You're ignoring the fact that you insisted that fluorescent tubes weren't used as backlights. Screen size has nothing to do with it anyway.

We're discussing possibilities here and I've done nothing but lay out information,

Yes, it is a discussion, and when you claim to be an expert and then make statements not based in any reality, you will get called on it. No need to get upset.
 
You're ignoring the fact that you insisted that fluorescent tubes weren't used as backlights. Screen size has nothing to do with it anyway.
I never made a statement about fluorescent as backlights at all. Having done many signs over the years, I know that in fact they are very frequently used as backlights.

You were the one that asserted fluorescents were used to backlight LCD monitors, which isn't exactly true - this is what I was trying to clarify.

Yes, it is a discussion, and when you claim to be an expert and then make statements not based in any reality, you will get called on it. No need to get upset.
Every statement I made is in fact based on reality. You called me out, but haven't actually disproven anything I said. :confused:
 
Also, and LCD monitor is most certainly not "backlit" with fluorescent - it is edgelit with CCFL lamps


I never made a statement about fluorescent as backlights at all.

Ok, sure. ;)

You were the one that asserted fluorescents were used to backlight LCD monitors, which isn't exactly true - this is what I was trying to clarify.

But it is true, and you haven't clarified anything, other then to reveal that you didn't know CCFL was fluorescent.

Every statement I made is in fact based on reality. You called me out, but haven't actually disproven anything I said.

Likewise :rolleyes:
 
Ok, sure. ;)
You're taking things out of sequence and out of context.

Read my post #34 in this thread, which is where we start this whole LED vs flourescent debate in reply to your post #33.

Re: efficiency.
I mention that LEDs meet or exceed fluorecent efficiency.
> You reply that is true for single colors only, but not white, which is wrong. First off - how many colors do you think standard fluorescents come in? Gels are usually used for colors. You then comment about reduction in efficacy of LEDs... but fluorescents experience an even greater reduction.

I reply that there are in fact LEDs with efficiency at or better than fluorescent.
> Your reply then changes topic and talks about conversion from Blue to White using phosphors, but this doesn't disprove my claim in any way. It also ignores the fact that fluorescent lamps also use phosphors to convert blue light to white. So now that we know both technologies use phosphors to convert Blue light to White, can you explain to me how this inherently limits LED efficiency to less than fluorescent? That's what you're claiming, right?

Re: backlighting
Again - go back and read post #34. I discuss how one technology may or may not work better than the other, depending on what is required to illuminate a specific project, or in this case the crown.
> You reply that they've been making fluorescent backlighting for a number of years. So what? Can you show me where I mentioned backlighting at all? You then say that fluorescents are used to backlight LCD monitors.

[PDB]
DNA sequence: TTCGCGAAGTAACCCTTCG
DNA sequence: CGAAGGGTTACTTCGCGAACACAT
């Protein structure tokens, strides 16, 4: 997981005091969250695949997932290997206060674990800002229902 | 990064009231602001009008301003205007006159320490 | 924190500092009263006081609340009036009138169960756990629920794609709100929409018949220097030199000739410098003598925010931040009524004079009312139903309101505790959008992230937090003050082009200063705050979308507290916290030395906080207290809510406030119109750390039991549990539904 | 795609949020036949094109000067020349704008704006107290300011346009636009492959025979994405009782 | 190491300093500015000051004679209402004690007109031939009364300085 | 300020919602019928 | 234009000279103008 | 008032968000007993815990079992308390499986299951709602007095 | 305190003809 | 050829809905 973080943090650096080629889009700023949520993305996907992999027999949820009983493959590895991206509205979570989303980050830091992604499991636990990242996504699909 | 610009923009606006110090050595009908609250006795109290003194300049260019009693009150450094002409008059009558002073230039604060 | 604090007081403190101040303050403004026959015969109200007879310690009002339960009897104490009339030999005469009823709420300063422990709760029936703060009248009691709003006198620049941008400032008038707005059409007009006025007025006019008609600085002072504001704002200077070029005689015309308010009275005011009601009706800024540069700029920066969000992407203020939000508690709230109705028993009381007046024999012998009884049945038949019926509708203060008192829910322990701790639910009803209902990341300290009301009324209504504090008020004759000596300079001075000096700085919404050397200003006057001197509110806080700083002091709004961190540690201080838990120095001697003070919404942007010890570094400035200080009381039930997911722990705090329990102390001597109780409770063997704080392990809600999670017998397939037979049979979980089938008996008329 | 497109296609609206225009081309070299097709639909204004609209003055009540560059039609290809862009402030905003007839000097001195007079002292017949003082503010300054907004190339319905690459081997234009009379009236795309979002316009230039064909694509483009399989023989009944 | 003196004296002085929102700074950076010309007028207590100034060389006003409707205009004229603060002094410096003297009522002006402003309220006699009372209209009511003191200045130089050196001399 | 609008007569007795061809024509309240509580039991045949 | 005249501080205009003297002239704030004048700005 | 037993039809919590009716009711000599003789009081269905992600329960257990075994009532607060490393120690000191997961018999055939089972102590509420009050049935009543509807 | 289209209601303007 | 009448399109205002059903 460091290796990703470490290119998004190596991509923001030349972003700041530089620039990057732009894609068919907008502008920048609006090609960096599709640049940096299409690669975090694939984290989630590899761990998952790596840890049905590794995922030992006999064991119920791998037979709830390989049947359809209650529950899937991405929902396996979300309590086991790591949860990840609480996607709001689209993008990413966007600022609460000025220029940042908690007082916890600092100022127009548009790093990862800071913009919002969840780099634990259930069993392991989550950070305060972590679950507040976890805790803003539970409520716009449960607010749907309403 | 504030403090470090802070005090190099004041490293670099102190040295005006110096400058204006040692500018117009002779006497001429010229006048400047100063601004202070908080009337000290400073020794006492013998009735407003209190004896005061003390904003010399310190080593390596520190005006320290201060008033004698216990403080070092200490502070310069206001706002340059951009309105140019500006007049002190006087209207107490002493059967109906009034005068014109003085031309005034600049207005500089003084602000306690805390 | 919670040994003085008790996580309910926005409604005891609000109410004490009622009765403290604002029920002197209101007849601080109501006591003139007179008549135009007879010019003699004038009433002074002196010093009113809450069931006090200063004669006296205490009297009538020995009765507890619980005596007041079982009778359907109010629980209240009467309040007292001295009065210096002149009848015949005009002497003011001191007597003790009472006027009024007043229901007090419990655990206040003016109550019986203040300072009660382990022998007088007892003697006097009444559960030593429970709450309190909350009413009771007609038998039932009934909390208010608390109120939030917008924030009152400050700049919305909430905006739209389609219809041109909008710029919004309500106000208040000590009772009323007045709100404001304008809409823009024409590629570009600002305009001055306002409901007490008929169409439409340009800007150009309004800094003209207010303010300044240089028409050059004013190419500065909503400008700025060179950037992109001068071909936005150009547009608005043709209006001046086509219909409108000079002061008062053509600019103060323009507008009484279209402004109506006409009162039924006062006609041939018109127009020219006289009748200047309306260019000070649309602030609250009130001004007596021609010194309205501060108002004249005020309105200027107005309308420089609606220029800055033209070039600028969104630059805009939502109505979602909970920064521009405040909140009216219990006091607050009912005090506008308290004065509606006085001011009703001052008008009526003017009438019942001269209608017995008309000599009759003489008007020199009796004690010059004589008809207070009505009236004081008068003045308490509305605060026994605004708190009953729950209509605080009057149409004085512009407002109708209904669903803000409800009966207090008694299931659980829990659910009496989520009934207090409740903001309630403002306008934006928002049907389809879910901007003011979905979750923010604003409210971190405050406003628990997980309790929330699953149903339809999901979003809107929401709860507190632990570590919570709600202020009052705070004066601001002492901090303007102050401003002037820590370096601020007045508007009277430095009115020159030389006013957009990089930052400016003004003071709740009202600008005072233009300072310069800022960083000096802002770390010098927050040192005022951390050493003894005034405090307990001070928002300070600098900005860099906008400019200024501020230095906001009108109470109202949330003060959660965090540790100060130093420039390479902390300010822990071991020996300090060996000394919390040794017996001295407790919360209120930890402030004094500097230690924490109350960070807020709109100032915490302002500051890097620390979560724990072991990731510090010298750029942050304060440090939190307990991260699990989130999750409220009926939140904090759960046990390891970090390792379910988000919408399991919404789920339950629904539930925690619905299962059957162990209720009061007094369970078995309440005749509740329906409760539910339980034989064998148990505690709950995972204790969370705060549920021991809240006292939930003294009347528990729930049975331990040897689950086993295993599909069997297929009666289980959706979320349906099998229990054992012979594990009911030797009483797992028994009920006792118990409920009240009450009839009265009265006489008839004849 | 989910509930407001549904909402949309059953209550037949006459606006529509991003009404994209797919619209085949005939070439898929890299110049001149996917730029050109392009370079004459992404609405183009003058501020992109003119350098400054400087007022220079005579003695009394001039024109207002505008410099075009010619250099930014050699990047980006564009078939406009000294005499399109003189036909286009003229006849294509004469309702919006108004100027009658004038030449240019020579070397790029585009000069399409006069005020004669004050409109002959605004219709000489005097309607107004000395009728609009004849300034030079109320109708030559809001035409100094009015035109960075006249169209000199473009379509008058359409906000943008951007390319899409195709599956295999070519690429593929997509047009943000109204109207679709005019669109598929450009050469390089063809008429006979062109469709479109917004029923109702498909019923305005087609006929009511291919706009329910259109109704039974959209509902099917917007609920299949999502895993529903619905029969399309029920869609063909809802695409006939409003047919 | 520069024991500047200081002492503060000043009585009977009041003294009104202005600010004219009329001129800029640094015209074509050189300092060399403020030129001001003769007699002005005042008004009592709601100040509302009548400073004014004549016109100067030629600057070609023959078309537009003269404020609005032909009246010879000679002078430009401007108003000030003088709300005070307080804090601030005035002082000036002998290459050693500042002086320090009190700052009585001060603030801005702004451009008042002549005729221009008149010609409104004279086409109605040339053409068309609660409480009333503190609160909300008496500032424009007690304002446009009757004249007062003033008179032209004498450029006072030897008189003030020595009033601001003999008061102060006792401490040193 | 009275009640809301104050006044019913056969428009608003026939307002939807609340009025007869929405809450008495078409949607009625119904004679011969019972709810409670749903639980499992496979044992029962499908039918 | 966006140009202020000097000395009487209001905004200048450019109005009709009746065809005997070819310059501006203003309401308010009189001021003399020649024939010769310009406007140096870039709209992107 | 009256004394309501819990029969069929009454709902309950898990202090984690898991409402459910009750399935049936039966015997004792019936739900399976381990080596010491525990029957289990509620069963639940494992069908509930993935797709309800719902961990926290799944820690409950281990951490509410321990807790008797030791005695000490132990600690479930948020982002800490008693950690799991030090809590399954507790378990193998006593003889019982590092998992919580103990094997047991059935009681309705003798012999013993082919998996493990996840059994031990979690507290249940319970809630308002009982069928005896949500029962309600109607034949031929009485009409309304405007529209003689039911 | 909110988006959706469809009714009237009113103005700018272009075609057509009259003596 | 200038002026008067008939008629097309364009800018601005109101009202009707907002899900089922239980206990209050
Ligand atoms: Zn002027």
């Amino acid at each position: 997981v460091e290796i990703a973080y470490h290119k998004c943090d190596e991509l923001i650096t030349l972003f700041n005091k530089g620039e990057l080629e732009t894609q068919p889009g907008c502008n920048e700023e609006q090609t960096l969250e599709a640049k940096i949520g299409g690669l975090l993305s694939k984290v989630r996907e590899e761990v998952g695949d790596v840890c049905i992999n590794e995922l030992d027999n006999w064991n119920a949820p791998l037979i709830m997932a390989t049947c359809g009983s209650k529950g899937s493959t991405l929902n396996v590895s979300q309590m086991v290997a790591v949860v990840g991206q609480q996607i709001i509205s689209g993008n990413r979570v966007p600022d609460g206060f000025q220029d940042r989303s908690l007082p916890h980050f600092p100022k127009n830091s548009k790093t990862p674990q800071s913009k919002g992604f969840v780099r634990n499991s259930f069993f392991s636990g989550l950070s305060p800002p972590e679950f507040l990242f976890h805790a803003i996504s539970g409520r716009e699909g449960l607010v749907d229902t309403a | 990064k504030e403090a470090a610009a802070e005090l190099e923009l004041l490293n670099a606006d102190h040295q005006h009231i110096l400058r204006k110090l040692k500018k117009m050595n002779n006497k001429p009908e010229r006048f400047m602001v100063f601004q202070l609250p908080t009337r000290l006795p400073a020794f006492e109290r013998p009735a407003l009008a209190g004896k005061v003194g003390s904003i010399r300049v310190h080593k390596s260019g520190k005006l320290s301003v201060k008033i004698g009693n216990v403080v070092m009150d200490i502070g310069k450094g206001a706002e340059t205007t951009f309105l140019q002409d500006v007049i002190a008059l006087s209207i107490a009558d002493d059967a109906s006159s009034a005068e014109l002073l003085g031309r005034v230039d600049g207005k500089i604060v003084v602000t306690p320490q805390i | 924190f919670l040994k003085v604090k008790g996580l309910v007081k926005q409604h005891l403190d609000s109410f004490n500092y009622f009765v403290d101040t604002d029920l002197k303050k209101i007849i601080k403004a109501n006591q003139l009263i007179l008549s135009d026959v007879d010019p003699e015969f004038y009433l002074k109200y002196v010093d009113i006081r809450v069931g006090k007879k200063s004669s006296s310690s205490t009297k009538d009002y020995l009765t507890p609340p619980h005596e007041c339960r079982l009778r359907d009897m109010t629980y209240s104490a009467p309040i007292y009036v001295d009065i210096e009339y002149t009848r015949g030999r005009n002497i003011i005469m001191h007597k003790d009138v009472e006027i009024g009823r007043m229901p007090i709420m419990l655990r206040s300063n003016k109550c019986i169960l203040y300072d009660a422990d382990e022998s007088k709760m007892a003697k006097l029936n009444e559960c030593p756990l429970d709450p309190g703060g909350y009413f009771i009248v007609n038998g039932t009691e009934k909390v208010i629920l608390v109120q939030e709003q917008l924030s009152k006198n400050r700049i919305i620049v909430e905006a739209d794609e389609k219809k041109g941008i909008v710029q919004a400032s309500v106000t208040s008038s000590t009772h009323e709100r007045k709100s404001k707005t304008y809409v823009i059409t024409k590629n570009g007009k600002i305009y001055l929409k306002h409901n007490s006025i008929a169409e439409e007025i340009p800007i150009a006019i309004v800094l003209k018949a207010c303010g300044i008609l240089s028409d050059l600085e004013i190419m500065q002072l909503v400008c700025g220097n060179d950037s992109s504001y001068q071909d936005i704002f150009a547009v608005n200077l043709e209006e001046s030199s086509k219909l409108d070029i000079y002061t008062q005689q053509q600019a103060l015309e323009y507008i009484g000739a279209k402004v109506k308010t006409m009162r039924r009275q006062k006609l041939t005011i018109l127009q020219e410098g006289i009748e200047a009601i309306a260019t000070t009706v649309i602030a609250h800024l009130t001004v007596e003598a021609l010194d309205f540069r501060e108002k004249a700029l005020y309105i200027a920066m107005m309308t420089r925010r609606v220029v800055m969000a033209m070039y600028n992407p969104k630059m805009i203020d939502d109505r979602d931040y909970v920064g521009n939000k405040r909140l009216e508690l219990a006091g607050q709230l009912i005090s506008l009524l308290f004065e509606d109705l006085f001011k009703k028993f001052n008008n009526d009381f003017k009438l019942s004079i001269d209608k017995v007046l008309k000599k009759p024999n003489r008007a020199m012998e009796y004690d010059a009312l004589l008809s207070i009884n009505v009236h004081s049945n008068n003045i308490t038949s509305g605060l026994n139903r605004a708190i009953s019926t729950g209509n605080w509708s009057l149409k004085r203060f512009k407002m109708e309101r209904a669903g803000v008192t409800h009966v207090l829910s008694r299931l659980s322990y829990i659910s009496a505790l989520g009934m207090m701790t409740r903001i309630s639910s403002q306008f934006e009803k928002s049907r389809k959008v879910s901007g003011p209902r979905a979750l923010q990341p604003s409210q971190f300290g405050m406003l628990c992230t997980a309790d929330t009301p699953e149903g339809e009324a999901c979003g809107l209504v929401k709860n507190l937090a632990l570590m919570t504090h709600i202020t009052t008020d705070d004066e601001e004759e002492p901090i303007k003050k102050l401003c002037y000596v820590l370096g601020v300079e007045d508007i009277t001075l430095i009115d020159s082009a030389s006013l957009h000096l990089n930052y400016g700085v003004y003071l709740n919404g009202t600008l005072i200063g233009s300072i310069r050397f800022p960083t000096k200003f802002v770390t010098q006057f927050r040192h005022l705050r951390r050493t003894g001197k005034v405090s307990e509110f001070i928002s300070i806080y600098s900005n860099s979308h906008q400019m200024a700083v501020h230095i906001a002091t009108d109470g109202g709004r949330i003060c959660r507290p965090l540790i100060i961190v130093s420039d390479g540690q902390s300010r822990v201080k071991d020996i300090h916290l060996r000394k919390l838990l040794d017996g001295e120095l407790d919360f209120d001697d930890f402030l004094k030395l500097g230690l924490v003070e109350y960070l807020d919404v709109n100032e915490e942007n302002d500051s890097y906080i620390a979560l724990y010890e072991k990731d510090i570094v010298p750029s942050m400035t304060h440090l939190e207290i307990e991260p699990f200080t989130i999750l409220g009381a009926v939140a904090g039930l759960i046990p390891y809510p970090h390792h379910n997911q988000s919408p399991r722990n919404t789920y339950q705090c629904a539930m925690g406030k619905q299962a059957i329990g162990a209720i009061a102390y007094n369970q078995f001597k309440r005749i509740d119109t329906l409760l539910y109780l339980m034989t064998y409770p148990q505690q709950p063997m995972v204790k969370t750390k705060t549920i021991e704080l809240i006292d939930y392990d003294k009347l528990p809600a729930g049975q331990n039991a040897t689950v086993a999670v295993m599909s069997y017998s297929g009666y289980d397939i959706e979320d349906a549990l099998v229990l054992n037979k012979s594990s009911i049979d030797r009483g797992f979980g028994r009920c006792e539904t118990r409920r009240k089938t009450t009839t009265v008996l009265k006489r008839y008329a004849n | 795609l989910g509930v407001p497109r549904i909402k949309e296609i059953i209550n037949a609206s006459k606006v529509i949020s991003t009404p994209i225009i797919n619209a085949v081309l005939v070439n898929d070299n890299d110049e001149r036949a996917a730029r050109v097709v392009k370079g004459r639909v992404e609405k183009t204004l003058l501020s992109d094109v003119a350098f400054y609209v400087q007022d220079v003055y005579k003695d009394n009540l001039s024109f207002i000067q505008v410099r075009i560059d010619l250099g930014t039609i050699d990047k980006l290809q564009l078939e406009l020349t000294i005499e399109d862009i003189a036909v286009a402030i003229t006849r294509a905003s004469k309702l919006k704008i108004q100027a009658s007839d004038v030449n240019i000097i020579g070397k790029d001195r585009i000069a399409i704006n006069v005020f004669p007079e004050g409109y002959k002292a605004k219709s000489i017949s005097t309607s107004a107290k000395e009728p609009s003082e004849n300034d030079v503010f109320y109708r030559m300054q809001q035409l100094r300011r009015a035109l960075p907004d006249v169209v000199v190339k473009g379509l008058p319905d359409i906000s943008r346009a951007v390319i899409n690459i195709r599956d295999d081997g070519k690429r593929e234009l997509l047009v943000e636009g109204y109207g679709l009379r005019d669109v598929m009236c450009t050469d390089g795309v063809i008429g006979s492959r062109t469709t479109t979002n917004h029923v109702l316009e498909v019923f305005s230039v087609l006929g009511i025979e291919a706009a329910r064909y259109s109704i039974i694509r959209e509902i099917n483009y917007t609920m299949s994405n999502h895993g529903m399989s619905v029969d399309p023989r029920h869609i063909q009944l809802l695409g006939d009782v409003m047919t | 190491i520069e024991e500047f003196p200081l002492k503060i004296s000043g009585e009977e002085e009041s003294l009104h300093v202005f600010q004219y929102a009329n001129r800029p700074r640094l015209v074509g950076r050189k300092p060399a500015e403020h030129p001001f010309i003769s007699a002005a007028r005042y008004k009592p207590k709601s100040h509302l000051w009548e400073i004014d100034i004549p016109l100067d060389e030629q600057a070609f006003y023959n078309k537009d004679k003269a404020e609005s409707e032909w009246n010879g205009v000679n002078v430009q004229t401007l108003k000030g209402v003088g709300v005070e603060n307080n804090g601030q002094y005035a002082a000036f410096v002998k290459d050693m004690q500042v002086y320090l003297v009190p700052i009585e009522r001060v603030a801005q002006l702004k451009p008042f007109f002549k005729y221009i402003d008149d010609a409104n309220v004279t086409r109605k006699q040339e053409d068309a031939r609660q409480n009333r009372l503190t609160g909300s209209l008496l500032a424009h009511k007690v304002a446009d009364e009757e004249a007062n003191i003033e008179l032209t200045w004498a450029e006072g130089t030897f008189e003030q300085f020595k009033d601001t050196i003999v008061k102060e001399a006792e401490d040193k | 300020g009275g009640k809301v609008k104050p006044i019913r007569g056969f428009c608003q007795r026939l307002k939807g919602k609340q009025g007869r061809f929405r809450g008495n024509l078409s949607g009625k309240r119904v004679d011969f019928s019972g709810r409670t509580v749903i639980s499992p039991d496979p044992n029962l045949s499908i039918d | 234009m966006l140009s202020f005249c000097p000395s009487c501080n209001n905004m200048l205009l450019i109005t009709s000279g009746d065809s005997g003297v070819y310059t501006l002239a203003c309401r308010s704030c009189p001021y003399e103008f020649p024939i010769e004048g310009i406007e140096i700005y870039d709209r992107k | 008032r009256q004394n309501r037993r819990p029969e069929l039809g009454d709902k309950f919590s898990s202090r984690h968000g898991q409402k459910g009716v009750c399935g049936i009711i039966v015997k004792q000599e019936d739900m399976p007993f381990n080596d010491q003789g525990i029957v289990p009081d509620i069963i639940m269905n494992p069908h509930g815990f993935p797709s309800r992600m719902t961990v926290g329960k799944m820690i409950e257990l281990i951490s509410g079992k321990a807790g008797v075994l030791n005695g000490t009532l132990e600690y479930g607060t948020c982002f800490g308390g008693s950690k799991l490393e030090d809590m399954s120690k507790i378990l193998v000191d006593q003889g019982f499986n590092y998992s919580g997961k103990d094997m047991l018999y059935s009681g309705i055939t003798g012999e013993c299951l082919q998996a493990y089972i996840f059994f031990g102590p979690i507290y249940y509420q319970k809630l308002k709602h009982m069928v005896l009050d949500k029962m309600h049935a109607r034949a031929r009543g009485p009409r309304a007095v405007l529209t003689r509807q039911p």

I reply that A) flourescents are not used for LCD monitors. An edgelit CCFL and a fluorescent backlight are not the same thing, and B) to use such a method would not be wise for this application.
> You then claim that they are in fact used for large screen LCDs (a whole different thing), and then you actually explain how CCFLs and fluorescents are in fact 2 different things! (I'm still wondering why the hell we're talking about backlights to begin with?).

I reply that you moved the target with the monitor vs large screen, but concede that at this point we're talking semantics.
> You reply that I'm ignoring that I insisted fluorescents were never used as backlits - when I never said such a thing. You are the one who brought up backlighting specifically for LCD monitors, which I refuted and still do - but this still has nothing to do with the discussion about the crown lighting of the building which is not backlit to begin with!

I'm scratching my head as to why you brought up backlighting at all?

But it is true, and you haven't clarified anything, other then to reveal that you didn't know CCFL was fluorescent.
Actually, I explained how they are very similar - you actually explained how they are different. Talk to anyone in the lighting industry and no one will say that a CCFL "is" a fluorescent. You and I both know that they are used differently and for different things, but if you wanna hang onto this little overlap in definitions as proof that you have somehow proven me wrong, feel free.

In every other part of this discussion, you have either avoided a direct answer on LED efficiency, or somehow come back to the backlighting thing, which was never part of the conversation to begin with.
 
Actually, I explained how they are very similar

Actually, you didn't....you made it clear that you didn't know they were the same, and now you're backpeddling.

You're pedantic and then cry foul when you got confused with symantics.

you've also avoided my questions to you, and parroted marketing literature instead.
 
Actually, you didn't....you made it clear that you didn't know they were the same, and now you're backpeddling.
They aren't the same.

You're pedantic and then cry foul when you got confused with semantics.
Right. Force someone to explain the error of your logic to you, then call them pedantic for trying to be clear and concise to avoid further confusion.

you've also avoided my questions to you, and parroted marketing literature instead.
I just went back over all your replies on this page and did not see one single question mark, or even sentences that could have been questions... so this accusation is plain wrong. Now you claim that I am parroting marketing literature (when I did no such thing), as if this accusation magically made your comments on LED efficiency right (which they weren't)?

:confused: